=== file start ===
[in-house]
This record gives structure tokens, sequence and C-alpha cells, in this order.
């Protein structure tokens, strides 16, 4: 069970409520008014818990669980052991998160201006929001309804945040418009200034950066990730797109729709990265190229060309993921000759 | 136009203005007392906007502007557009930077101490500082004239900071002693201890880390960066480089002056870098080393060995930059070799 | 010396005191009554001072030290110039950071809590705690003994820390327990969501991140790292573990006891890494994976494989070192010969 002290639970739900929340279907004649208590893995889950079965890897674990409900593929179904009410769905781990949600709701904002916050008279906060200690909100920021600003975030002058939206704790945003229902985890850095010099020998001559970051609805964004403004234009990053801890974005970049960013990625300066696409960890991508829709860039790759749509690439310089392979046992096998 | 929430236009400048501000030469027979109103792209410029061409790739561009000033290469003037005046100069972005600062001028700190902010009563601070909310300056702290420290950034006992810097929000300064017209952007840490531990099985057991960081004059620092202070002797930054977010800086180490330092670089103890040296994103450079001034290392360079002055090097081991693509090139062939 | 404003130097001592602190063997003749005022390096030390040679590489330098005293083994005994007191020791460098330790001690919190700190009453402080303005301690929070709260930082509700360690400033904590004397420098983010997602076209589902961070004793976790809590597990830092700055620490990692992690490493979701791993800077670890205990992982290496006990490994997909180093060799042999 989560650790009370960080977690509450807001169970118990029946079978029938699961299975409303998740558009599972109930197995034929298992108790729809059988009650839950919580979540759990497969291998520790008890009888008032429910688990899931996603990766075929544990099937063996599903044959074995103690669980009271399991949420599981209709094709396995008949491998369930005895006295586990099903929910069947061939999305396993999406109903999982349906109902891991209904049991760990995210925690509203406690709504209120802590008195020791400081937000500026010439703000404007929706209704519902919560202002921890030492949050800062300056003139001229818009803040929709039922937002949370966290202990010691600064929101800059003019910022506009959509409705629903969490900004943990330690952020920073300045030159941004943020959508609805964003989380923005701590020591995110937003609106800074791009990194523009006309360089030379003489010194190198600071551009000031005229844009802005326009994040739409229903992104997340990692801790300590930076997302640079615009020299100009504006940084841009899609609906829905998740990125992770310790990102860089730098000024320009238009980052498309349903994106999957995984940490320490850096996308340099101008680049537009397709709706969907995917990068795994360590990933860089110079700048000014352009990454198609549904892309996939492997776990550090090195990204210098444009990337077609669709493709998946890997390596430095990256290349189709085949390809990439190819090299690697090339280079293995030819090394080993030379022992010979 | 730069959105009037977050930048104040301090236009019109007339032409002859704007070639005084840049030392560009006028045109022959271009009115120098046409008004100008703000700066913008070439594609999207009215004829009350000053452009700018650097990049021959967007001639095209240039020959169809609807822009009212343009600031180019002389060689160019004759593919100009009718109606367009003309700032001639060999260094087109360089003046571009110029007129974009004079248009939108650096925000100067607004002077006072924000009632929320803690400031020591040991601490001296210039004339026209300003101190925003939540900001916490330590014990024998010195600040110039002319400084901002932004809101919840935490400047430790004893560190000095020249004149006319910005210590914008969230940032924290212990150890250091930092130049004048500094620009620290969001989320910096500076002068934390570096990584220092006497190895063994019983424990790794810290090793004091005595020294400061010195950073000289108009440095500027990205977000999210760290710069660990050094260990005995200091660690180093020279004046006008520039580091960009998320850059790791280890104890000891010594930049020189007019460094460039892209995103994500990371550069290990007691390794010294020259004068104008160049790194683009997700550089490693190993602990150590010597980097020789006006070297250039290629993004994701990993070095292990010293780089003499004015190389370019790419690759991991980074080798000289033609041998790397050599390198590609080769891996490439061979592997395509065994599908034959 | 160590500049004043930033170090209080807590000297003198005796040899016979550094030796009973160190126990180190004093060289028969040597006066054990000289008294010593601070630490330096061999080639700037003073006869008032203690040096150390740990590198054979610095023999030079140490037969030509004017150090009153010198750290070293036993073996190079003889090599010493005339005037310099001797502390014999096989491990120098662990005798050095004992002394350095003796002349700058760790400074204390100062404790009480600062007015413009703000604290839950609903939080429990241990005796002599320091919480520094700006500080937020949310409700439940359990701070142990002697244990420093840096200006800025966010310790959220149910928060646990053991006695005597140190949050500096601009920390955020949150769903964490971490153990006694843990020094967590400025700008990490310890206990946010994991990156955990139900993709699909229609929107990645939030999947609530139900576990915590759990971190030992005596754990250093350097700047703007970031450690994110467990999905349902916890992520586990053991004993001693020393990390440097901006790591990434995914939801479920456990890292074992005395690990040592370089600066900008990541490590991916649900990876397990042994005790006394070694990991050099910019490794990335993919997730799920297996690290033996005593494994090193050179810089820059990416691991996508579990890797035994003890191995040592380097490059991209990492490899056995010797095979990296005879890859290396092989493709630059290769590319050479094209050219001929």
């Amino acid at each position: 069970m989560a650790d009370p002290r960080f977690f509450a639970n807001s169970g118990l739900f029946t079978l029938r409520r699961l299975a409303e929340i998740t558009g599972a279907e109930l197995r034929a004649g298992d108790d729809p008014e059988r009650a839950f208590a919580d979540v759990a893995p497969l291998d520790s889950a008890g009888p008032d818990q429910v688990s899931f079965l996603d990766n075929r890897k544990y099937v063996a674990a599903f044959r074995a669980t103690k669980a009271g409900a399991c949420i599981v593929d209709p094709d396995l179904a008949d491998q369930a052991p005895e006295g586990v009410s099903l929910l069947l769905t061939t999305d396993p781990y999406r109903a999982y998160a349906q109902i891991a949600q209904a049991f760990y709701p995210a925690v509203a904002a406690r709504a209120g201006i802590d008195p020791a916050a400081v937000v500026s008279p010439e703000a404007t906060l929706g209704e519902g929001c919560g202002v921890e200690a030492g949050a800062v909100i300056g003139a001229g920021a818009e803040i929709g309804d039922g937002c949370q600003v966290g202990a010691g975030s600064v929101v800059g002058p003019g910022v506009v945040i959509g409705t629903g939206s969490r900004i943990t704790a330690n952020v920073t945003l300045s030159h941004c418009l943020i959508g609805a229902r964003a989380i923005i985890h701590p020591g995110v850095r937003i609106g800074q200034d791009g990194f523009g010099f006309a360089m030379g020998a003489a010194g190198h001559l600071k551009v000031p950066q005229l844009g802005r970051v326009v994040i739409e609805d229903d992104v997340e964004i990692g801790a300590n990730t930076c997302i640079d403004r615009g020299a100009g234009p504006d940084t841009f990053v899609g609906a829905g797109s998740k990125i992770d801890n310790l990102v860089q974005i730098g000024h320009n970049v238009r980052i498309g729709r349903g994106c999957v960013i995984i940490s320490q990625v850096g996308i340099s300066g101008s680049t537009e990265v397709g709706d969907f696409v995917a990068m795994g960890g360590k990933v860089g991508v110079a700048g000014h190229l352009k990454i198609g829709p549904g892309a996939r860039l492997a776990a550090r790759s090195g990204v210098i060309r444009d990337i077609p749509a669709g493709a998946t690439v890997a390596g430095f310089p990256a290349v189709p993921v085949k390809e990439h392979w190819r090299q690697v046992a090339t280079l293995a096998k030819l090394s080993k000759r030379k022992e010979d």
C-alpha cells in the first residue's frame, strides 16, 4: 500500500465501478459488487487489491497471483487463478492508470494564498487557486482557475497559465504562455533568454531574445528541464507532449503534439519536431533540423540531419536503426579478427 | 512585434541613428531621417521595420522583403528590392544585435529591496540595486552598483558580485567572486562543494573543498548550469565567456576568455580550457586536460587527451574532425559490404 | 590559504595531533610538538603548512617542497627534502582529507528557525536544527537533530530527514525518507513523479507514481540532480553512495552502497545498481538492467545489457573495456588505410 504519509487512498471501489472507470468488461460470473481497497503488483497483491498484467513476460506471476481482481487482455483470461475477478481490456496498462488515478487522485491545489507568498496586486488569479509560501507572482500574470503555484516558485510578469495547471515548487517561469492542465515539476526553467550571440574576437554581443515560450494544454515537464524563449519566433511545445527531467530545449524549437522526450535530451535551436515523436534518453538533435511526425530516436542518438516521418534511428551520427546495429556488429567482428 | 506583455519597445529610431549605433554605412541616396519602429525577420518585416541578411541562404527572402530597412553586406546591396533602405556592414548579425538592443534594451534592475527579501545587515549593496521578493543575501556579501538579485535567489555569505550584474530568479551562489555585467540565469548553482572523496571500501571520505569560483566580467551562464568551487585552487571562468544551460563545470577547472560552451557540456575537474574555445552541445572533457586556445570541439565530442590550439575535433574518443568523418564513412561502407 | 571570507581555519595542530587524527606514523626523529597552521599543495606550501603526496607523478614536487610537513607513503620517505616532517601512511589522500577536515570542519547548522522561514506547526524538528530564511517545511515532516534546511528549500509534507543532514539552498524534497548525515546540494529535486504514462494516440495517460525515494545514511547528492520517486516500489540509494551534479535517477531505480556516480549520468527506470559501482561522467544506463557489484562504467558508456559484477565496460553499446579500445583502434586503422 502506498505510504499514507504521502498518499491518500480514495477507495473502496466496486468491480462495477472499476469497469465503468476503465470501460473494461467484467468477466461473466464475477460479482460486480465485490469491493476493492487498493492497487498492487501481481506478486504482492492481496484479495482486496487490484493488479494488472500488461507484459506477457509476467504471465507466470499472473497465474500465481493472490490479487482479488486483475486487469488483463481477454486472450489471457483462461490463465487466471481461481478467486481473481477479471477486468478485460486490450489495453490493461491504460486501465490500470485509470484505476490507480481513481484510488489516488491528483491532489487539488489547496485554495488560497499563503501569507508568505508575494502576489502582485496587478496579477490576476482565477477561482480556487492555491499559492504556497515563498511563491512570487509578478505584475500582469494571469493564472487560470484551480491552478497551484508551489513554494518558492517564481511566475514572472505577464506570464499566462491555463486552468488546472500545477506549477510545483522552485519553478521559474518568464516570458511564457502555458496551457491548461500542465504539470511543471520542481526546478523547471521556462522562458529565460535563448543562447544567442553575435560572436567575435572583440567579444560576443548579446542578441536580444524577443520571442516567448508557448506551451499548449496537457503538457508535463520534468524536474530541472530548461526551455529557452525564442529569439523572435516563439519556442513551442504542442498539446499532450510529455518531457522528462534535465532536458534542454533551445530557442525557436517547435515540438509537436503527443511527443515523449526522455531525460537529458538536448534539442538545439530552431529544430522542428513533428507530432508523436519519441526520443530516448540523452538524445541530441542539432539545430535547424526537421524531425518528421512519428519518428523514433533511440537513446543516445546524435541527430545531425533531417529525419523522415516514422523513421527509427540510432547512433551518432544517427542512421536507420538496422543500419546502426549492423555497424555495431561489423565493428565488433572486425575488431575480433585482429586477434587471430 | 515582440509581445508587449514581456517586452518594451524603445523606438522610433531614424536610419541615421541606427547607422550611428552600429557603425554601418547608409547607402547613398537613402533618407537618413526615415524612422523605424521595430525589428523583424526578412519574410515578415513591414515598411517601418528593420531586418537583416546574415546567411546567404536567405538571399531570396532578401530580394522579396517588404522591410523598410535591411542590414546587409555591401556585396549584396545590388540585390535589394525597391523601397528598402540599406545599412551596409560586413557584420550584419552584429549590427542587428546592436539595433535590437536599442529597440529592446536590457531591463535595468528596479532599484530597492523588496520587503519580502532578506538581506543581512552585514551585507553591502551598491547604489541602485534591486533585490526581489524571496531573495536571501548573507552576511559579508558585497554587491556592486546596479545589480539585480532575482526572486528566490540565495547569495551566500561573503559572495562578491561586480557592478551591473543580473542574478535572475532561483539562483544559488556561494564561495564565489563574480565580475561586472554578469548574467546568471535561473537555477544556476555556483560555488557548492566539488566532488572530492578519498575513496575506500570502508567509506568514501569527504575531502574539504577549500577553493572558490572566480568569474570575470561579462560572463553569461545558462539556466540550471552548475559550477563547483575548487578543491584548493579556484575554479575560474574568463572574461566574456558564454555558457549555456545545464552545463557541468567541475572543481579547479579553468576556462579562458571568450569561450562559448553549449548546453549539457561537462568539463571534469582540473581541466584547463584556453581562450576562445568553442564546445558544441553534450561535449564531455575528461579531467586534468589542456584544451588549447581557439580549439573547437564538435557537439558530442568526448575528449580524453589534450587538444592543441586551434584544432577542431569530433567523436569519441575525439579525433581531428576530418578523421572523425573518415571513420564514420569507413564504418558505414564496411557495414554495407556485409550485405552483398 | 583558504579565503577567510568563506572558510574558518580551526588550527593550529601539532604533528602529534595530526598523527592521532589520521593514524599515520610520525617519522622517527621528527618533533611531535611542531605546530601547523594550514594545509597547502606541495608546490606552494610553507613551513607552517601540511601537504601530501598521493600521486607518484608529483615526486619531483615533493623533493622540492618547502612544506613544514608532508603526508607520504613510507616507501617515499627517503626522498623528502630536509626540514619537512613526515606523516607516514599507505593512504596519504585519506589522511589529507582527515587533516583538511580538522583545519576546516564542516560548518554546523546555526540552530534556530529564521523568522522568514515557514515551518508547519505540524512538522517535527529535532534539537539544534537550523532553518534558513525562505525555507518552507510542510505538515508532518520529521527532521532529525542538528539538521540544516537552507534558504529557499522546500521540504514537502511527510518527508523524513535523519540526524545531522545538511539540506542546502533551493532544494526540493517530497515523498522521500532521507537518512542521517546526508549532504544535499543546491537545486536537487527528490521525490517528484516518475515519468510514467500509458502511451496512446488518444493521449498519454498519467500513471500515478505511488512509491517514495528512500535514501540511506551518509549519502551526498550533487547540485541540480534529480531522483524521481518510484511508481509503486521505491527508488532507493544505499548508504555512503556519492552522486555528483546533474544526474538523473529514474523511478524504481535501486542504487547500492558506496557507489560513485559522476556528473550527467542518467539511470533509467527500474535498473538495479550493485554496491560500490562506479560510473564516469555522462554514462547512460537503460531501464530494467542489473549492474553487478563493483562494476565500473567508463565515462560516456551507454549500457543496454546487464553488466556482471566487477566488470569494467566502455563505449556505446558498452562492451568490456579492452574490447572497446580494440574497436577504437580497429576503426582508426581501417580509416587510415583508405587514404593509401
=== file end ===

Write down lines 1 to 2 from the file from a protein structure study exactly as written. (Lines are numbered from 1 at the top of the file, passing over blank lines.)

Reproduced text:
[in-house]
This record gives structure tokens, sequence and C-alpha cells, in this order.